Stories

The IRE Resource Center is a major research library containing more than 27,000 investigative stories.

Most of our stories are not available for download but can be easily ordered by contacting the Resource Center directly at 573-882-3364 or rescntr@ire.org where a researcher can help you pinpoint what you need.

Search results for "urban renewal" ...

  • Barrio Land Deal

    In a poorer section of San Diego, a site was set aside for a development that would help a local rebirth. But the lot "sits vacant, surrounded by a fence, filled with trash." A KGTV investigation finds that while the city continues to pay an $8 million loan from Housing and Urban Development for the development of the area, nothing has happened on the property. The land continues to increase in value, and the developer continues to do nothing.
  • New Visions of Vine Street

    Investigation of how city leaders and concerned citizens are trying to revitalize the urban core of Cincinnati, Ohio. The investigation began in 2001 following race riots in Cincinnati. An hourlong documentary aired in 2001 sparked changes and initiatives to revitalize Vine Street. This new documentary shows what has happened in the past five years.
  • The Spending Authority

    This investigation focused on Colorado's Urban Renewal Authorities. The report found that the organization is not accountable, and can freely spend tax dollars on frivolous things and personal benefits.
  • Bringing Down the House

    A Riverfront Times investigation exposes St. Louis City's "demolition craze." The report reveals that the Housing Authority has failed to fix and use its old vandalized buildings, while at the same time hundreds of large families are waiting for subsidized housing. The story focuses on a house at 5950 Enright Avenue, which the Housing Authority insists on tearing down, even though neighbors want to buy it, and a building inspector recommends saving it. "Once a house is condemned, boarded up and labeled "V&V" (vacant and vandalized", demolition's the next step," the Times reports.
  • Our Town

    "Take a look at the sad statistics of the Southeast Police Division, the deadliest neighborhood in Los Angeles. Now look again. While some are killing each other, others are working, raising kids and building dreams." In the LAPD's Southeast Division, also known as South-Central, crime and violence is a way of life. From January 1, 2000 to mid-December 76 people were killed, of those 23 were 21 years or younger. The area has been given the title of "deadliest police division in the city." But as Stewart finds, people in South-Central aren't willing to give up. Resident's are trying to revitalize the community through clean-up programs and make it a safer place for children through watch programs. Stewart collects stories of hope and devastations from the people who live in the "deadliest police division in the city."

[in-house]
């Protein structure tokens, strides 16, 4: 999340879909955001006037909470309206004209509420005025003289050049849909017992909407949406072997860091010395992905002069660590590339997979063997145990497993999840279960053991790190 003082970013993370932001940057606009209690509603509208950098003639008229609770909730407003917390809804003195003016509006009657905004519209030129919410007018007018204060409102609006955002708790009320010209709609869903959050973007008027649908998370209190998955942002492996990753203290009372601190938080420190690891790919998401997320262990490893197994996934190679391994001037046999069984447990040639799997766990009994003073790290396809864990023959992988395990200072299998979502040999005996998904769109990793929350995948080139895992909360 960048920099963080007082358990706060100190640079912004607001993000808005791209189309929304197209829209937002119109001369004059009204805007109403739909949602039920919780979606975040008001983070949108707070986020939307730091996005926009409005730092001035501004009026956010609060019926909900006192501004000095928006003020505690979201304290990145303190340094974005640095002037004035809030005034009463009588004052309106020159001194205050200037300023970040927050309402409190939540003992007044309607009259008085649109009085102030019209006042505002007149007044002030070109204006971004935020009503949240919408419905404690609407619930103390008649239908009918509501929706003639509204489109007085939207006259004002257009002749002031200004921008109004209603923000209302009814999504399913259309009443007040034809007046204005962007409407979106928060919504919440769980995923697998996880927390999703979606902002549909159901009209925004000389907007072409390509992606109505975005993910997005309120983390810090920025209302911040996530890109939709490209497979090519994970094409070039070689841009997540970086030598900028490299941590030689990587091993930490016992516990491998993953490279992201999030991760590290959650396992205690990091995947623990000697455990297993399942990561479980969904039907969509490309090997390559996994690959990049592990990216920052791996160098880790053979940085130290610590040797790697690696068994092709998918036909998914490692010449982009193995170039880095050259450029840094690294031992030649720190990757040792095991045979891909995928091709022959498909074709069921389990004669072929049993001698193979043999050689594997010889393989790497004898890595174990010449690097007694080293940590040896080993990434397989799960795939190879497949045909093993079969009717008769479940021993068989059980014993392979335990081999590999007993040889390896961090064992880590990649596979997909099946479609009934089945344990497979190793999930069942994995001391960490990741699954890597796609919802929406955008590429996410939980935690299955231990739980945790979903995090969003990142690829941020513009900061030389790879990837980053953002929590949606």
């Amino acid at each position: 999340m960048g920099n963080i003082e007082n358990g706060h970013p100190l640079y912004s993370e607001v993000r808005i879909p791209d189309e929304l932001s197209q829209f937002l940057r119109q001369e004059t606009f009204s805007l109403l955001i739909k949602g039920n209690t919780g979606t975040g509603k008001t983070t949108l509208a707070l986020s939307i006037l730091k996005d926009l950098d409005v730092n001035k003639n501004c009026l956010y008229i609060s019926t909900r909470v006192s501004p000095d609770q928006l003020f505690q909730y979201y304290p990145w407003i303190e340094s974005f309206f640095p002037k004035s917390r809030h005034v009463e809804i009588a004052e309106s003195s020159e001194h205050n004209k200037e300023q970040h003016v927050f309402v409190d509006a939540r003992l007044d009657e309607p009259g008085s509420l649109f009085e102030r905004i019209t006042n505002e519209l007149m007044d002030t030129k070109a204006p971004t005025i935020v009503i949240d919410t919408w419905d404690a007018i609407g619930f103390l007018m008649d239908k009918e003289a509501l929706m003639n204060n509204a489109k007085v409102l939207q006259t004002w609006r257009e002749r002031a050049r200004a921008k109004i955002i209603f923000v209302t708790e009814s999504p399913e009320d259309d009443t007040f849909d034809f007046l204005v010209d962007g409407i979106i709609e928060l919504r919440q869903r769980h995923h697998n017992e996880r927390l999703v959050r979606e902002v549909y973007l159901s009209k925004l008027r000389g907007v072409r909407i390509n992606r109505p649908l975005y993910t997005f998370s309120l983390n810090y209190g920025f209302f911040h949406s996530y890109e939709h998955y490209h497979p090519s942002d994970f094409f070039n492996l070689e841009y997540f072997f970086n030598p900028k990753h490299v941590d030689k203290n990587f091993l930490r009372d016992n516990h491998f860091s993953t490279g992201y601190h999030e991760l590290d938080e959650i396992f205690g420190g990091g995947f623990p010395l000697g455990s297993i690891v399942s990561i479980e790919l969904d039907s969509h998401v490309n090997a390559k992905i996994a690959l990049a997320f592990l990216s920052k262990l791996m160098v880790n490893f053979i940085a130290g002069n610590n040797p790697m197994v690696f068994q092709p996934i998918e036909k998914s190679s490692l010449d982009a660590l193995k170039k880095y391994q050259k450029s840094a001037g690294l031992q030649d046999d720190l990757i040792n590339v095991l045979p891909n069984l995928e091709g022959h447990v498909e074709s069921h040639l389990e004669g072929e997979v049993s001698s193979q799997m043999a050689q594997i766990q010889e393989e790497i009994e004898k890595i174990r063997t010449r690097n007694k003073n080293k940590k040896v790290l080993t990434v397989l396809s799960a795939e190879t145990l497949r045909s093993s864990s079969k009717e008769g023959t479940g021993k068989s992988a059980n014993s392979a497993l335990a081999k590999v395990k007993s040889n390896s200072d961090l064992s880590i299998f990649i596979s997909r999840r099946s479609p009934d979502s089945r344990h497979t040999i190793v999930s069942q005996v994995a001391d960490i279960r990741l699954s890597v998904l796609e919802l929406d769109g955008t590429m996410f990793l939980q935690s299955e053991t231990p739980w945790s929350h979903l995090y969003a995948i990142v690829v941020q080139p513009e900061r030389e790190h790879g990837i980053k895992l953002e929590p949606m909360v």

• The First Signs of Rebirth

    "Once a thriving, diverse neighborhood, Milo-Grogan fell victim to highway development and industrial decline. Today residents, who came together to fight a proposed homeless shelter, are finding their identity and pride once again." Columbus' Milo-Grogan neighborhood had a rich history that led back to the turn of the century, a history of immigration combined with industrial growth followed by urban growth. The area saw a decline beginning in the 1960s when the Ohio Department of Transportation constructed a highway that cut through the heart of the community. By the 1990s it population had dropped from nearly 5,000 in the 1960s to 2,500, 90 percent of which were black. Lyttle discovers a community movement that organized after the city planned to put a homeless shelter in the area, and has now dedicated itself to returning the area to its former livelihood.
  • Divided Feast

    When Fresh Fields opened its doors on Washington D.C.'s low-rent P Street neighborhood in December 2000 many were unsure if the opulent nationwide organic grocer chain could survive in an area known more for "Popeyes and bulletproof windows." As part of a larger revitalization of D.C.'s Logan Circle area that began in the early 1990s, Fresh Fields was lured to P Street by a concerned group of citizens determined to set the neighborhood in a new direction with high quality grocers, a bakery, a hardware store, and upscale bicycle shop. Now Fresh Fields handles 20,000 transactions a week and is transforming not only the face of the community, but also the people who live in it.
  • Death of a Neighborhood

    The city of New Haven collected more federal urban renewal dollars per capita than any other city in the 1960's, many of those dollars went towards the razing of areas such as the city's Oak Street section; the "renewal" was one of a growing trend of poorly handled urban renewal projects
  • The Real Deal

    Kent examines the Casino Reinvestment Development Authority (CRDA) and the effect this organization has on Atlantic City. The CRDA, formed 16 years ago, is an organization that has already spent more than $500 million on urban renewal projects, most of them in Atlantic City,
  • The economic cleansing of San Francisco

    This special anniversary edition asks if San Francisco is becoming the first fully gentrified city in America. There are reports on housing costs, chain stores, homelessness, and evictions in "hot" neighborhoods.